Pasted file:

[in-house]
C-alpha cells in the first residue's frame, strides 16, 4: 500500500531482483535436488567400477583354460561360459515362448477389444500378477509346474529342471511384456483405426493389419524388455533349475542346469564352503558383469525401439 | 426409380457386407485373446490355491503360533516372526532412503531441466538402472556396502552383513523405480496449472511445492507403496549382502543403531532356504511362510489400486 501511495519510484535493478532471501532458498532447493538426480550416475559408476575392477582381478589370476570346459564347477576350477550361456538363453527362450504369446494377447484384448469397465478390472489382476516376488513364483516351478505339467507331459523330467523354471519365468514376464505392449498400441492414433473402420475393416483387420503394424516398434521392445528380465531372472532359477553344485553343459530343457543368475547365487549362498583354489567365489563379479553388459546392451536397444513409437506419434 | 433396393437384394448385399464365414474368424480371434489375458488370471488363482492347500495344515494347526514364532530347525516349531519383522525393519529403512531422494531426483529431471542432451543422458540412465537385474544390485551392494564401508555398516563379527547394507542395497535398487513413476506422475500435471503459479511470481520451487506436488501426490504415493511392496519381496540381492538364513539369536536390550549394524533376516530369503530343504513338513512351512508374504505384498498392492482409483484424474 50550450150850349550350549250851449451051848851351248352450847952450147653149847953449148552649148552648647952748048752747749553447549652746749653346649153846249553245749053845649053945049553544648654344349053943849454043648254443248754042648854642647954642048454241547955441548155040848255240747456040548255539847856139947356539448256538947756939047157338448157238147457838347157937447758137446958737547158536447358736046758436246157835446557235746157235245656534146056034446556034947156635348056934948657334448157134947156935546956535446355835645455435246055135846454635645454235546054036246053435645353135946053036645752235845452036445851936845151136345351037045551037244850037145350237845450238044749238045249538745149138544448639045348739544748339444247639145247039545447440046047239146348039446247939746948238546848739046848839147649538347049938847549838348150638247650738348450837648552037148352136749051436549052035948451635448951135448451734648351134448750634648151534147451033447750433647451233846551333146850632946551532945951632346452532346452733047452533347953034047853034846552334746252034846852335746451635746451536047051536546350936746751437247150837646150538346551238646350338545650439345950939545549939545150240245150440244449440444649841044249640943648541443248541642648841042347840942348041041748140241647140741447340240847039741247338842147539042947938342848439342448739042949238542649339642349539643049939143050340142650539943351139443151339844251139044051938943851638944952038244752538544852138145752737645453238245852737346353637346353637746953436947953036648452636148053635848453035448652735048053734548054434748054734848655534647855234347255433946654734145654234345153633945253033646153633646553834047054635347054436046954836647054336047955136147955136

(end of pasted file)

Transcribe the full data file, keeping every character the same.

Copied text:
[in-house]
C-alpha cells in the first residue's frame, strides 16, 4: 500500500531482483535436488567400477583354460561360459515362448477389444500378477509346474529342471511384456483405426493389419524388455533349475542346469564352503558383469525401439 | 426409380457386407485373446490355491503360533516372526532412503531441466538402472556396502552383513523405480496449472511445492507403496549382502543403531532356504511362510489400486 501511495519510484535493478532471501532458498532447493538426480550416475559408476575392477582381478589370476570346459564347477576350477550361456538363453527362450504369446494377447484384448469397465478390472489382476516376488513364483516351478505339467507331459523330467523354471519365468514376464505392449498400441492414433473402420475393416483387420503394424516398434521392445528380465531372472532359477553344485553343459530343457543368475547365487549362498583354489567365489563379479553388459546392451536397444513409437506419434 | 433396393437384394448385399464365414474368424480371434489375458488370471488363482492347500495344515494347526514364532530347525516349531519383522525393519529403512531422494531426483529431471542432451543422458540412465537385474544390485551392494564401508555398516563379527547394507542395497535398487513413476506422475500435471503459479511470481520451487506436488501426490504415493511392496519381496540381492538364513539369536536390550549394524533376516530369503530343504513338513512351512508374504505384498498392492482409483484424474 50550450150850349550350549250851449451051848851351248352450847952450147653149847953449148552649148552648647952748048752747749553447549652746749653346649153846249553245749053845649053945049553544648654344349053943849454043648254443248754042648854642647954642048454241547955441548155040848255240747456040548255539847856139947356539448256538947756939047157338448157238147457838347157937447758137446958737547158536447358736046758436246157835446557235746157235245656534146056034446556034947156635348056934948657334448157134947156935546956535446355835645455435246055135846454635645454235546054036246053435645353135946053036645752235845452036445851936845151136345351037045551037244850037145350237845450238044749238045249538745149138544448639045348739544748339444247639145247039545447440046047239146348039446247939746948238546848739046848839147649538347049938847549838348150638247650738348450837648552037148352136749051436549052035948451635448951135448451734648351134448750634648151534147451033447750433647451233846551333146850632946551532945951632346452532346452733047452533347953034047853034846552334746252034846852335746451635746451536047051536546350936746751437247150837646150538346551238646350338545650439345950939545549939545150240245150440244449440444649841044249640943648541443248541642648841042347840942348041041748140241647140741447340240847039741247338842147539042947938342848439342448739042949238542649339642349539643049939143050340142650539943351139443151339844251139044051938943851638944952038244752538544852138145752737645453238245852737346353637346353637746953436947953036648452636148053635848453035448652735048053734548054434748054734848655534647855234347255433946654734145654234345153633945253033646153633646553834047054635347054436046954836647054336047955136147955136